Until now, astronomers have focused on everything that happened in our universe after the Big Bang. Meanwhile, scientists from the United States have done research that has shown us something that happened before everything was created. It's hard to comprehend, because with the Big Bang there was time and space, so how could anything have been before ?!
Astronomers at Johns Hopkins University described in the journal Physical Review Letters that before the Big Bang there may have been dark matter, which today makes up about 30 percent of our universe's space. Researchers not only explain how dark matter could have formed, but also how it can be identified through astronomical observations.
Dark matter plays a key role in the formation of galaxies and galaxy clusters, so understanding its essence is essential in understanding their formation and the development of the entire universe. Although we cannot observe it directly, we know that it is interacting gravitatively with Baryonic matter.
“The study revealed a new link between particle physics and astronomy. If dark matter is made up of new particles that were born before the Big Bang, they affect the way galaxies are arranged in the sky in unique ways. This combination can be used to reveal their identity and draw conclusions about the pre-Big Bang era, ”said Tommi Tenkanen, associate professor of physics and astronomy at Johns Hopkins University and author of the study.
Many astronomers believe that dark matter may be a leftover from the Big Bang, but so far experiments have failed to confirm this theory. So scientists decided to check whether it could have existed even before the Big Bang.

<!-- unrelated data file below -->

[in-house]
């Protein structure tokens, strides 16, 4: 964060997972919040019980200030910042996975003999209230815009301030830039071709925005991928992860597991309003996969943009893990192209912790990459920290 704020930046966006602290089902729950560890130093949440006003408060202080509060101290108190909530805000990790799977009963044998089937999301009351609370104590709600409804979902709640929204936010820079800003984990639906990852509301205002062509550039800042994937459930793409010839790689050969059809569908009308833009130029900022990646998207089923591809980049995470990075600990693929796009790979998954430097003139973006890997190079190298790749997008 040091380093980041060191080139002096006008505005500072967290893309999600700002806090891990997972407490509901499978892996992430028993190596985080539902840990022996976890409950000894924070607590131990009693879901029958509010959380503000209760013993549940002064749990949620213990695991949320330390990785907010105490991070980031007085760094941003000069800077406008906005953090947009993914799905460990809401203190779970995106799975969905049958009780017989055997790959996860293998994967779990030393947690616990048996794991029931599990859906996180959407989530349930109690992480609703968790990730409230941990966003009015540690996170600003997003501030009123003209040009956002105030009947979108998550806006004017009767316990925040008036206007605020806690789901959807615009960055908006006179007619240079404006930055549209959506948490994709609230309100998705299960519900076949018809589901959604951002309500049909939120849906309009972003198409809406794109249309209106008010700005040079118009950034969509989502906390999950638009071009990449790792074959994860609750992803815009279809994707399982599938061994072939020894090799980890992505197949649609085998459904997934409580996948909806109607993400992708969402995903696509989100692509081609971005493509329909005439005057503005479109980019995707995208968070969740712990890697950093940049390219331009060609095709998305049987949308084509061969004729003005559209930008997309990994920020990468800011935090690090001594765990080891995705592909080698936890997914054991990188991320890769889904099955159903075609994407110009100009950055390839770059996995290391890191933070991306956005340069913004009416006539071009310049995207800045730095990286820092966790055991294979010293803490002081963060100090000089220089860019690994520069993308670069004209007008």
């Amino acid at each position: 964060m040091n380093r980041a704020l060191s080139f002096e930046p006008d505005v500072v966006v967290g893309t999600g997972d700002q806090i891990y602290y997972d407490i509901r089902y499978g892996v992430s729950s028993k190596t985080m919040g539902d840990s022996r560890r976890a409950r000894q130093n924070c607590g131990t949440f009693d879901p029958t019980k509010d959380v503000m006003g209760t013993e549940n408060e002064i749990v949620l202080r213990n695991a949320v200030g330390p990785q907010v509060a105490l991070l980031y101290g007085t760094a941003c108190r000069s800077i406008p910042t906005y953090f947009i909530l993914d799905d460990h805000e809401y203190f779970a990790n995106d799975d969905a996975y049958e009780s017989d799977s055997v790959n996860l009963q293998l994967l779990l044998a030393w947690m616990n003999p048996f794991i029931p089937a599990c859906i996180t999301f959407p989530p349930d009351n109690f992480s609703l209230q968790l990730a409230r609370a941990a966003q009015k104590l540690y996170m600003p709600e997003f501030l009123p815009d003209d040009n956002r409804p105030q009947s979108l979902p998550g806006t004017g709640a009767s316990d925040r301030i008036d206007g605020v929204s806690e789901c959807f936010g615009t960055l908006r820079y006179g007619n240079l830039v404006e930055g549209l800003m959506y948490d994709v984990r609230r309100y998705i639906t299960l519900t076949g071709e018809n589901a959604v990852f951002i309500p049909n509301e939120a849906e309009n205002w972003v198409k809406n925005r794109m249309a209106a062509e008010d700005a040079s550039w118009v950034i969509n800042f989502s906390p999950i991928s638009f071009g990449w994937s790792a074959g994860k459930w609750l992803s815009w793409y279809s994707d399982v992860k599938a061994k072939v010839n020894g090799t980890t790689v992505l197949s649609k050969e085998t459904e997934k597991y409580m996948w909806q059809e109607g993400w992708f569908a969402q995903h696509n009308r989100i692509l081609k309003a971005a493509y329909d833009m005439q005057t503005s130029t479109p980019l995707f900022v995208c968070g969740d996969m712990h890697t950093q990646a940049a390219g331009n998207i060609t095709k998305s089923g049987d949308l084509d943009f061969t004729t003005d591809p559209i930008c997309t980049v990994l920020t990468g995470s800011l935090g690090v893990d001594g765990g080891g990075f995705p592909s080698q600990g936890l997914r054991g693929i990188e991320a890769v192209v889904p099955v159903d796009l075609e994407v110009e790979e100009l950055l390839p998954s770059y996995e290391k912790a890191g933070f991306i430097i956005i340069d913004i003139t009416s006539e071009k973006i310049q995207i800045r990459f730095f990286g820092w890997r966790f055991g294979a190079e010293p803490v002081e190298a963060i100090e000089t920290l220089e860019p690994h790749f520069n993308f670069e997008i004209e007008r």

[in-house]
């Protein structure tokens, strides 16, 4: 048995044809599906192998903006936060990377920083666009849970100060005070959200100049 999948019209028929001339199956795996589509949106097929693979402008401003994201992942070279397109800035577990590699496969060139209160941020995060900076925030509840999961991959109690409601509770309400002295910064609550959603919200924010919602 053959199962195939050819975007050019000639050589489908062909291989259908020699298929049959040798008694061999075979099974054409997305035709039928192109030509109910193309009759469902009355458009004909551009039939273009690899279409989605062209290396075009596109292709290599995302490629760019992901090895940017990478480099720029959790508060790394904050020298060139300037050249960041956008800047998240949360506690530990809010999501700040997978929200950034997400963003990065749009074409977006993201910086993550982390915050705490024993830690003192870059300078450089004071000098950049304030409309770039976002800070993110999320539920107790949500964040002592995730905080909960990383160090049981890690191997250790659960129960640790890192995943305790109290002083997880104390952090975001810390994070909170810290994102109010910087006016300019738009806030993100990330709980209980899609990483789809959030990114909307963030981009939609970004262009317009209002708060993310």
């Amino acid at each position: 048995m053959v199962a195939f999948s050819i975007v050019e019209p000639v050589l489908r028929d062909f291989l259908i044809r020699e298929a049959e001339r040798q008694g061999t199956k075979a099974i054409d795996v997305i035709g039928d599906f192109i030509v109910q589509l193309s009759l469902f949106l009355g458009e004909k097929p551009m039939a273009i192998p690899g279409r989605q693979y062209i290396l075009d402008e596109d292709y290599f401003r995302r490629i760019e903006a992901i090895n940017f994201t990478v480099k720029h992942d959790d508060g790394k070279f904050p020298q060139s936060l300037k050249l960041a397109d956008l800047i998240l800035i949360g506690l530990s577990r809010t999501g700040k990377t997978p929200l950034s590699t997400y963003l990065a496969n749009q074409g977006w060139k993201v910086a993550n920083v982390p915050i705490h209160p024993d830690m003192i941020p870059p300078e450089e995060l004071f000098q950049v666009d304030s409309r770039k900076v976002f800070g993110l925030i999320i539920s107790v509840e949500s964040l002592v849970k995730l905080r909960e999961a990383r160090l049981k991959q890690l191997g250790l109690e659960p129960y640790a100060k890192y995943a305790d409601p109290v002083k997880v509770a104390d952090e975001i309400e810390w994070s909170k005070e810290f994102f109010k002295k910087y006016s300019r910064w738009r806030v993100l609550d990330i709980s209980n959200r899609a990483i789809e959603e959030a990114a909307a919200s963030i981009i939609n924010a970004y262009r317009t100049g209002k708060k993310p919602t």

They used a new, simple mathematical structure in their study. The study showed that dark matter may have formed before the Big Bang in an era known as cosmic chaotic inflation, when space was expanding rapidly. Rapid development is believed to lead to the abundant production of certain types of particles called scalars. So far, only one scalar molecule has been discovered, the famous Higgs boson. The new study also suggests a way to test the origin of dark matter by observing signs of dark matter on the distribution of matter in the universe.
“We don't know what dark matter is, but if it has anything to do with scalar particles, it may be older than the Big Bang. In the proposed mathematical scenario, we do not need to assume new types of interactions between visible and dark matter beyond the gravity that we know is there, 'explains Tenkanen.
Many scientists suggest that our universe is not the only one. It is quite possible that dark matter fills the space outside of our universe where it is located. It is there that other Universes are to exist and form, similar to the principle on which planets were formed in the Solar System.